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I think the biggest mistake beginners make with clipless is they don't unclip forcefully enough. I agree with setting the spring tension loosely (if it's adjustable on your pedals), but the main thing is, don't be shy about unclipping. Unclip with gusto when you stop! I've heard people say, after a fall, "well I think I tried to unclip, but I just didn't get my foot out in time." I'll say this, too: like most everything else, repetition is the key. Just keep on doing it, and eventually you'll have a hard time remembering the last time you fell. I fell a few times at first, but I can honestly say I haven't toppled over because of a clipless "incident" in several years.

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Old 05-24-06, 10:33 AM   #11
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Eggbeaters are fairly easy to get out of. The release is set by which shoe you put the cleats on. Read the instructions and start with the easier one. I have never had a problem with my 'beaters. The eggbeaters are nice because my shoe will usually grip the pedal somewhat even if I miss the clip in. This is big when coming out of a stoplight. With some systems I have used, if you miss the clip your foot slides off and can cause some problems.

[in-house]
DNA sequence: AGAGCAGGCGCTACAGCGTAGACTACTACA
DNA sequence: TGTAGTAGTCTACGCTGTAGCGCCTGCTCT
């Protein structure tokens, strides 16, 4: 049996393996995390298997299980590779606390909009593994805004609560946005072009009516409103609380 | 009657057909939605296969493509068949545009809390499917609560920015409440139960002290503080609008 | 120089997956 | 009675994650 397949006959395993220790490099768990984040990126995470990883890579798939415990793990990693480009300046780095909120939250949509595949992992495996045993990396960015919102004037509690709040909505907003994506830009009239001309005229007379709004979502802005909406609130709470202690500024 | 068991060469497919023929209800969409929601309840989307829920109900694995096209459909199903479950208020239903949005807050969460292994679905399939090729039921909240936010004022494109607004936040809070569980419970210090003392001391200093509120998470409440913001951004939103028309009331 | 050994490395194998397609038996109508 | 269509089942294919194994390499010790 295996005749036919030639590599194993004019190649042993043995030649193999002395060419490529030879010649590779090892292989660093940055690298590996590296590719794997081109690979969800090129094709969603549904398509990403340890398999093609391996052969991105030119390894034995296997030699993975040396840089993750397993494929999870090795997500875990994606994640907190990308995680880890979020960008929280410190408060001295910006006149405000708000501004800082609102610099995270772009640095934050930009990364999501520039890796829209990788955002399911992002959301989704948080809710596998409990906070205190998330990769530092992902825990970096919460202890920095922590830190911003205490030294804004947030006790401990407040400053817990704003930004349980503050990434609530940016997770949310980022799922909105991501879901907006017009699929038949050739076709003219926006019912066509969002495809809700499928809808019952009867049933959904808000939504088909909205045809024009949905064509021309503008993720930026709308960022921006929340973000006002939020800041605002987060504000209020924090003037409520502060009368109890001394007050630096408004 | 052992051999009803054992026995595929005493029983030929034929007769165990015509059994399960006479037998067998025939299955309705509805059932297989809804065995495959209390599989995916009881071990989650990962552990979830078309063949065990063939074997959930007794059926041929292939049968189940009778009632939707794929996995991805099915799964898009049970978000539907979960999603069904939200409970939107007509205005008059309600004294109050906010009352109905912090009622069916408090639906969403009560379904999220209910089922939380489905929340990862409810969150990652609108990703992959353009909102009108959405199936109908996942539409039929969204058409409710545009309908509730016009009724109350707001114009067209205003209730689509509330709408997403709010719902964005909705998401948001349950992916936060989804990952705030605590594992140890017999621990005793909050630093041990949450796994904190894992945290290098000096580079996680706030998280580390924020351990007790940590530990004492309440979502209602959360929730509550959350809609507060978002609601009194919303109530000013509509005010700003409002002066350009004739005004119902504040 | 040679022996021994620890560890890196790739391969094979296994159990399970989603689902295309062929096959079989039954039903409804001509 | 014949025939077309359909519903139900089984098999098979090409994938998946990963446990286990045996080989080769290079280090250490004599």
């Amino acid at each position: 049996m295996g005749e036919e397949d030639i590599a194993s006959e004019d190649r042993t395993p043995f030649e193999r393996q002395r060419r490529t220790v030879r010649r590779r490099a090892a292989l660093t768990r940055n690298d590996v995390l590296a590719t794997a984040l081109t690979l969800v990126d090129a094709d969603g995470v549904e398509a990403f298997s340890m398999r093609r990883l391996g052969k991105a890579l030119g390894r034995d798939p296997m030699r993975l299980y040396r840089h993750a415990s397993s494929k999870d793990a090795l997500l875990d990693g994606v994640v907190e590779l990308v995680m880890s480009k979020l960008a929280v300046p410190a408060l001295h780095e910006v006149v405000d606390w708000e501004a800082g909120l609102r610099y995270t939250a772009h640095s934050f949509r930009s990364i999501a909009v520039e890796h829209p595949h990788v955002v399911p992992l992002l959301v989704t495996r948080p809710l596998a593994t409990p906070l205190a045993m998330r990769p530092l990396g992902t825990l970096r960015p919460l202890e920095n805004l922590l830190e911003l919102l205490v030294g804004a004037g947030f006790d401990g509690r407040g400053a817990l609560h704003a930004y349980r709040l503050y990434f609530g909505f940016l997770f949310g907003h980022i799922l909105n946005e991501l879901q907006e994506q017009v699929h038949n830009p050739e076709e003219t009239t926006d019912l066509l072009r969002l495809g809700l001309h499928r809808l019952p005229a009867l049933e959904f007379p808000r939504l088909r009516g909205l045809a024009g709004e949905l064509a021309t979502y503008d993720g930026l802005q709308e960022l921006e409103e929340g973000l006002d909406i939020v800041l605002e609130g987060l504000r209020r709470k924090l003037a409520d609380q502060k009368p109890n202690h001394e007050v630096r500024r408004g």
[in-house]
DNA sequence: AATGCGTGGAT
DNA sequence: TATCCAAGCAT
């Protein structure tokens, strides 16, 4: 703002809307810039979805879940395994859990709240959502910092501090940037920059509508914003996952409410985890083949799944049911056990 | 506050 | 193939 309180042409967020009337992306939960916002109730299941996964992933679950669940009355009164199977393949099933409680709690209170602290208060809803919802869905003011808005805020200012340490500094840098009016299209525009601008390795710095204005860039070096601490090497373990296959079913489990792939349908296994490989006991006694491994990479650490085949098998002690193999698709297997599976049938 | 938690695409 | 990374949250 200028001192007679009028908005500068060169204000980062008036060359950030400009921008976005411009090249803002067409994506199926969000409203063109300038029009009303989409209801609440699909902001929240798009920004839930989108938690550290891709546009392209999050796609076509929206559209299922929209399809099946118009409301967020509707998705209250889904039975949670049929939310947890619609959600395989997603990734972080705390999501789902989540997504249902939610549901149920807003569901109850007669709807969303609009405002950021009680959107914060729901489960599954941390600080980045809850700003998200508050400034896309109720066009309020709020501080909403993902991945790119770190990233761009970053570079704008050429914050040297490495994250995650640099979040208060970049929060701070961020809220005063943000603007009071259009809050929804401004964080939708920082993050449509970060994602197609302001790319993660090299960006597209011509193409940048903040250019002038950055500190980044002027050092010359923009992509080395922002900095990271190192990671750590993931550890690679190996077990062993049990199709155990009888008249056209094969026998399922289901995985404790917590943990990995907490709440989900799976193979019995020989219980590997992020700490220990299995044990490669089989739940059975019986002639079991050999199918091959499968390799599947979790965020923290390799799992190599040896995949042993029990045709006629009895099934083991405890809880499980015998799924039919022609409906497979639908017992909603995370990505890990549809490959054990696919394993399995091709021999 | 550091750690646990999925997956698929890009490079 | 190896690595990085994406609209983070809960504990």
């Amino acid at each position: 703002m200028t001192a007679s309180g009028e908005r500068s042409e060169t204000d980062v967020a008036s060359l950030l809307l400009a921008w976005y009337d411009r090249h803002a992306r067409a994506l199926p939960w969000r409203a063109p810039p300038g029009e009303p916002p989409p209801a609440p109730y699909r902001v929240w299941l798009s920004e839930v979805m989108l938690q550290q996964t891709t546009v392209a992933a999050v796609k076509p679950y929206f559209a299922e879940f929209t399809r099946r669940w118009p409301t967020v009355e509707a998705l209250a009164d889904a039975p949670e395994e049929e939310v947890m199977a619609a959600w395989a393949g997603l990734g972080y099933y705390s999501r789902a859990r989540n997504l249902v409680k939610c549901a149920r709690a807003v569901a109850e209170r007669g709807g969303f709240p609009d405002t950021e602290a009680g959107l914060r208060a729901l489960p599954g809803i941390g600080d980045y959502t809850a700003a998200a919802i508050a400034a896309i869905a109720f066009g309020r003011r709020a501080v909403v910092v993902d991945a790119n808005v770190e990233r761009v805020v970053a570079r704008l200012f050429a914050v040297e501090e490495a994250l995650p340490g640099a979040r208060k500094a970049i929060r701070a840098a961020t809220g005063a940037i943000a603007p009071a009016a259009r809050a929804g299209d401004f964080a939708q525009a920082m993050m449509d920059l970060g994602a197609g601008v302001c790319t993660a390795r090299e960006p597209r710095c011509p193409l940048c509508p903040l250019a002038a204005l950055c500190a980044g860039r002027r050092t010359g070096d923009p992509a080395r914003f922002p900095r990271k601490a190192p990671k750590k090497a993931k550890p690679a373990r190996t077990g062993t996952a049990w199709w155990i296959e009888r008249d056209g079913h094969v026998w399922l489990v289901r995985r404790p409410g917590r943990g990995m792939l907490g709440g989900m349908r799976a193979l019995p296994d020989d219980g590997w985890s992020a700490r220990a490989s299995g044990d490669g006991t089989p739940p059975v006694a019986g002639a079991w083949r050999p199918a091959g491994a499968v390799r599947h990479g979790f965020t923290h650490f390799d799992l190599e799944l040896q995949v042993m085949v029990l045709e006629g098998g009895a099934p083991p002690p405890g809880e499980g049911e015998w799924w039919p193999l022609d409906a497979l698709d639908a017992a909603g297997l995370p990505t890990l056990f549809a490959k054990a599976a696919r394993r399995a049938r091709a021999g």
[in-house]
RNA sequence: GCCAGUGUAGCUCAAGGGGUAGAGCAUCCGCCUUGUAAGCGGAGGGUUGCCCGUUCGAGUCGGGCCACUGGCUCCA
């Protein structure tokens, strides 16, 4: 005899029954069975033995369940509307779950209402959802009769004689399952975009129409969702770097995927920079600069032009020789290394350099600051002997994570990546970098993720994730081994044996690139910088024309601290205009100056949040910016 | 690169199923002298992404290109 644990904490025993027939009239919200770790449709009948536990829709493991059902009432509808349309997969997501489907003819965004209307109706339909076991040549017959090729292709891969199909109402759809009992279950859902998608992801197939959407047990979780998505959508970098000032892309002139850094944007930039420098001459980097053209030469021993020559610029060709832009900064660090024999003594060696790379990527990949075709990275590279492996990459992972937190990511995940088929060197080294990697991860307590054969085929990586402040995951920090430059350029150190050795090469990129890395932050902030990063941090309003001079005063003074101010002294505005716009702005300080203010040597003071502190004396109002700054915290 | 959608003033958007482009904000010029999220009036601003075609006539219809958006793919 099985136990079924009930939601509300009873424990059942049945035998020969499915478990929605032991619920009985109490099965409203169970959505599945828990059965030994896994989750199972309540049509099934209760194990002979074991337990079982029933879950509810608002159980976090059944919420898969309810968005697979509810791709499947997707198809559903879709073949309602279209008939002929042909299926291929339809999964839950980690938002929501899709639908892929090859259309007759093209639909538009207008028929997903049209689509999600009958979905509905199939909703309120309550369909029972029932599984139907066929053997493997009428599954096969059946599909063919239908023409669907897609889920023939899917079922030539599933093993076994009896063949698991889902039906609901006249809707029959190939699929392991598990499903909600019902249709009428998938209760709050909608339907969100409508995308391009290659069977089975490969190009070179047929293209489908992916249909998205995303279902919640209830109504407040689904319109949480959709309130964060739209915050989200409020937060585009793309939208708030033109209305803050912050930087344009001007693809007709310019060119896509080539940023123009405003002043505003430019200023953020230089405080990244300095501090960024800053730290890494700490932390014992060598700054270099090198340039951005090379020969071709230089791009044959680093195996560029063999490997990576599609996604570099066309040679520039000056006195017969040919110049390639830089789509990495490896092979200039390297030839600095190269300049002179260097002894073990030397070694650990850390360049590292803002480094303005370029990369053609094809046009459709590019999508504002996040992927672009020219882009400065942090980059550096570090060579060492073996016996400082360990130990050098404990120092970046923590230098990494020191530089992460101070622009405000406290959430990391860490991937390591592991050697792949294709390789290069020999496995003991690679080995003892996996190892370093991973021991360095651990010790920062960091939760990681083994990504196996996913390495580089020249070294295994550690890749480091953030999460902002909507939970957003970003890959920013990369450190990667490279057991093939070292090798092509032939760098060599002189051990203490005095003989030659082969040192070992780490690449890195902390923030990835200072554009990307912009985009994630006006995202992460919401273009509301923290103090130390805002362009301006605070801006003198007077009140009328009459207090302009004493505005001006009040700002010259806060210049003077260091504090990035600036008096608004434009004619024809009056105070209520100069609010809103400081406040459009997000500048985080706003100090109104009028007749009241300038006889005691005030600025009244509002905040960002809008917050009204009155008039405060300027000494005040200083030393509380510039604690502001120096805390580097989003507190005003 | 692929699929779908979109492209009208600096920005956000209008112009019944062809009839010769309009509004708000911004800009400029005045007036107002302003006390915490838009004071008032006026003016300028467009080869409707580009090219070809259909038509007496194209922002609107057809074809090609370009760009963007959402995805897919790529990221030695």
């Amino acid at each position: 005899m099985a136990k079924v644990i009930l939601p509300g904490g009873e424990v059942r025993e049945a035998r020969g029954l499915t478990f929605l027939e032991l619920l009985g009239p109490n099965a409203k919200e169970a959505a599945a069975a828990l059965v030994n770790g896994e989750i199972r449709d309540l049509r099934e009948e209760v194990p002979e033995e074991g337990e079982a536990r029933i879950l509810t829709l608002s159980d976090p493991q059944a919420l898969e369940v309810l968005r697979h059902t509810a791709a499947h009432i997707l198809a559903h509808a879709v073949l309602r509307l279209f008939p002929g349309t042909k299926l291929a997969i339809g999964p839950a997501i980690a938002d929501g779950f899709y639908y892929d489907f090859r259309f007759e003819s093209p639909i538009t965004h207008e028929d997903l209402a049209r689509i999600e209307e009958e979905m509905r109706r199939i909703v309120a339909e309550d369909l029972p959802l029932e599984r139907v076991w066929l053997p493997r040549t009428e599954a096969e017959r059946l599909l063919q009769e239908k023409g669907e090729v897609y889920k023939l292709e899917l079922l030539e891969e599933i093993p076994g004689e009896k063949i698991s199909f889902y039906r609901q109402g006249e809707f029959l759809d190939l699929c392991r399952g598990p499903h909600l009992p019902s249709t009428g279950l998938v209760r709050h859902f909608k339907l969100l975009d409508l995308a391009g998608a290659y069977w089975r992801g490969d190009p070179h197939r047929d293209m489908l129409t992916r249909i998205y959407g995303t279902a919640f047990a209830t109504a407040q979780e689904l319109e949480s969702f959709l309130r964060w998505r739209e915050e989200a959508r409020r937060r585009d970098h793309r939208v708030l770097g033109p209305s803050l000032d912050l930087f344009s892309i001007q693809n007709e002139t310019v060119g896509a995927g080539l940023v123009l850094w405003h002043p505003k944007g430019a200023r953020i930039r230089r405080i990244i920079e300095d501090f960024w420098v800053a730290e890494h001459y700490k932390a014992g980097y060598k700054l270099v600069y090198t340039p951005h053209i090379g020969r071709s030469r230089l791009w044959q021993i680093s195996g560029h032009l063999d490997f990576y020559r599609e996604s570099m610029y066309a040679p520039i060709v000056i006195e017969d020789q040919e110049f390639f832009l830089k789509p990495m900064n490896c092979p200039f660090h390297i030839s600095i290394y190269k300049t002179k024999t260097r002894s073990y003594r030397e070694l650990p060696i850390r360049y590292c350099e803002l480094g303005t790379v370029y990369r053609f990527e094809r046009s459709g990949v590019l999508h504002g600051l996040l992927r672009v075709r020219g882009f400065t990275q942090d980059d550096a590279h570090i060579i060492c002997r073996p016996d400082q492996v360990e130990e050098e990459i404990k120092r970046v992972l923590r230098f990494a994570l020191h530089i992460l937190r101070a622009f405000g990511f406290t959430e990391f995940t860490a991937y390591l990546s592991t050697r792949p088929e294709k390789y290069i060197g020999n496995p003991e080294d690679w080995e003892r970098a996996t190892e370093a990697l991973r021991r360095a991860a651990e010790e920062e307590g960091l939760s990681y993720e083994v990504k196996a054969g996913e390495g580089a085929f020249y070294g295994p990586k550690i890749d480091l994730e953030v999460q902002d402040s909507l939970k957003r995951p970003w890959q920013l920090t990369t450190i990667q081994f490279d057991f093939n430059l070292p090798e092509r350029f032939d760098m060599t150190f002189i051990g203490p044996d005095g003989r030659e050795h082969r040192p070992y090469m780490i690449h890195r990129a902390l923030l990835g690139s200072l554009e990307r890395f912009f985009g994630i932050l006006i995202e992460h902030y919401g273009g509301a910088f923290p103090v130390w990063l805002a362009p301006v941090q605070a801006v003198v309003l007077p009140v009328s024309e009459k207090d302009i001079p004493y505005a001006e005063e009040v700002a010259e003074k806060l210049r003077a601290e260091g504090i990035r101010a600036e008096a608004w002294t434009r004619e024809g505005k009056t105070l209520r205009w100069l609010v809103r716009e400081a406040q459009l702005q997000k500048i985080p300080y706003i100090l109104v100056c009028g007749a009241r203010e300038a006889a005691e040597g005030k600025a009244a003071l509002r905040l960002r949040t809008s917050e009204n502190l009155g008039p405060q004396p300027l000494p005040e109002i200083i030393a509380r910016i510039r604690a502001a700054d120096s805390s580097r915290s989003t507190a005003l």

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Old 05-24-06, 02:12 PM   #12
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My best trick was to fall over once. After that I haven't forgotten .
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Old 05-24-06, 02:59 PM   #13
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Just like Carnegie Hall: Practice! Practice! Practice!

On a more realisitc note: Probably the best skill anyone can develop is slow speed handling skills. You should be able to come to a complete stop with both feet on the pedals and still remain upright for at least a second or two. Generally when I come to a stop, I am barely moving and unclipping at the same time. Even after I am disengaged from the pedals, I am not moving as I put my foot down.

Which way do you move your heel to unclip? Most people I see move their heel outward. I've always found this to be a very awkward movement. I prefer to pull my heel inward and I seem to disengage quicker and easier.

When I do fall over (and it happens more often on a mountain bike then a road bike) I try to keep ahold of the bars and present my gluteus maximus to the ground as well as my shoulder and upper back. Try not to throw your hand out to catch you since that's a great way to meet orthopedists Again, if you have mastered slow speeds, the fall is more of a pride hurter than anything else.